This one didn't come easily for Serena Williams, but she's sprinting full stride into tennis history.
The saga of Caroline Wozniacki took its worst turn when she lost her U.S. Open first-rounder.
Few saw the rise of John Isner coming -- except John Isner, that is. And, really, that's the only thing that matters.
Welcome to Miami. The power trio is back in business, but how they fare is anyone's guess.
One year ago, Novak Djokovic waltzed into Indian Wells and dominated everyone in his way. Not much has changed.
Serena made progress and Maria had her moments. But the 2011 WTA season will go down as one of the more deliciously weird ones we've seen in quite a while.
Year of the retro, eh? Serena Williams and Kim Clijsters were supposed to dominate 2011, but it didn't exactly work out that way.
Things had not been going well for Kim Clijsters lately. And her Paris unraveling did not help.
With all the anarchy in the women's field, Maria Sharapova's chances of completing the career Slam are better than ever. That dream almost ended Thursday.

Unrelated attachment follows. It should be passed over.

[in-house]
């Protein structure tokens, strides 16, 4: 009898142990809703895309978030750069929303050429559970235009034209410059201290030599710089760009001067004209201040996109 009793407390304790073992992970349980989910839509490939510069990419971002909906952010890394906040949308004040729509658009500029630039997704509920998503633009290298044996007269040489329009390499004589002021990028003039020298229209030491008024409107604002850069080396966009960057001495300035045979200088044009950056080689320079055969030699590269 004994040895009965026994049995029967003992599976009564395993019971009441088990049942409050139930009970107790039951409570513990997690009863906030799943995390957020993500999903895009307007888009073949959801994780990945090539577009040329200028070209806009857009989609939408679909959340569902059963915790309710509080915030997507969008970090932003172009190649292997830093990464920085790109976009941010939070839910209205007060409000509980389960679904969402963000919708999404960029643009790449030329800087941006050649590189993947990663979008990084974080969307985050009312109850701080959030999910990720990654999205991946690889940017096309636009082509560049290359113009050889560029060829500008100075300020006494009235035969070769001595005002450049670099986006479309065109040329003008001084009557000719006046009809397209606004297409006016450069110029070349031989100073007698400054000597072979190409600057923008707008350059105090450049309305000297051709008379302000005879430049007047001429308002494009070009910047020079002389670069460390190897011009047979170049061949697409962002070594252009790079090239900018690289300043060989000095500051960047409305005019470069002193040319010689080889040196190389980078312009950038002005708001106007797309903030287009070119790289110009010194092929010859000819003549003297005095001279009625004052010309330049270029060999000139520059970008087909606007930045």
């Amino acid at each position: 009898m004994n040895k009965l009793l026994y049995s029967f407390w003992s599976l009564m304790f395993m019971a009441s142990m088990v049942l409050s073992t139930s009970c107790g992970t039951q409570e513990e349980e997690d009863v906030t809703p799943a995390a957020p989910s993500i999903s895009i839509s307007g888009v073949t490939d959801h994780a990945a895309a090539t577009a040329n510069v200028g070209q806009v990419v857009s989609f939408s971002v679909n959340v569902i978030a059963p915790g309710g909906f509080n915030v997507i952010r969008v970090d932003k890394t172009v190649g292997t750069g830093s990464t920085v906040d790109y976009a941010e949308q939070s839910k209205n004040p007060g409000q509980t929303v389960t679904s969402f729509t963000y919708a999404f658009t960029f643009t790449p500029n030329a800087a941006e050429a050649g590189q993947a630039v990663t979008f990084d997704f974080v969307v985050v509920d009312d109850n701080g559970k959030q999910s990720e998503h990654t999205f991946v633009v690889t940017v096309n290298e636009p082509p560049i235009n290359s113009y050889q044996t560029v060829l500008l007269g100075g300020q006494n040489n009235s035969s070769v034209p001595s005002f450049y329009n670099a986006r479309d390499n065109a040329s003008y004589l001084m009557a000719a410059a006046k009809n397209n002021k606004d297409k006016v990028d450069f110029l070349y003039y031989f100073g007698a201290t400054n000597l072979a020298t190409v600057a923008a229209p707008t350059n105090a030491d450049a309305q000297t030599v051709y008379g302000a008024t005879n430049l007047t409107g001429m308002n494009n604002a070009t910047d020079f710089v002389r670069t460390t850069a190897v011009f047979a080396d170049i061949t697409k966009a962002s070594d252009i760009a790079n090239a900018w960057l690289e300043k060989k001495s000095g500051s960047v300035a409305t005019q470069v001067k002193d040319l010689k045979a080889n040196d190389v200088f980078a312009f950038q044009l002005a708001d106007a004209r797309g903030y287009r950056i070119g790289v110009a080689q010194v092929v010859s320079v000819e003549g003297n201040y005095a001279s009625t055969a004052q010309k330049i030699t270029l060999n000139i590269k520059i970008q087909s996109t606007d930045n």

How lucky can you be when you're a first-round loser? For Ryan Harrison, it's not all bad.
Once upon a time, Victoria Azarenka looked primed to be the next big thing. But we're still waiting.
Juan Martin del Potro and Maria Sharapova look primed to take the next step. And that's just one of the appetizing storylines as the Sony Ericsson Open approaches.
Kim Clijsters' ascent to the top ranking might be short-lived, but nonetheless, who's equipped to prevent her from Slam supremacy?
There are countless ways to crunch the numbers, but only one measures the best men's and women's seasons of 2010 using the gold standard: results in Grand Slam events.
The crowd begged for more, but much to its chagrin, Kim Clijsters beat Vera Zvonareva in a 59-minute bashing to win the U.S. Open.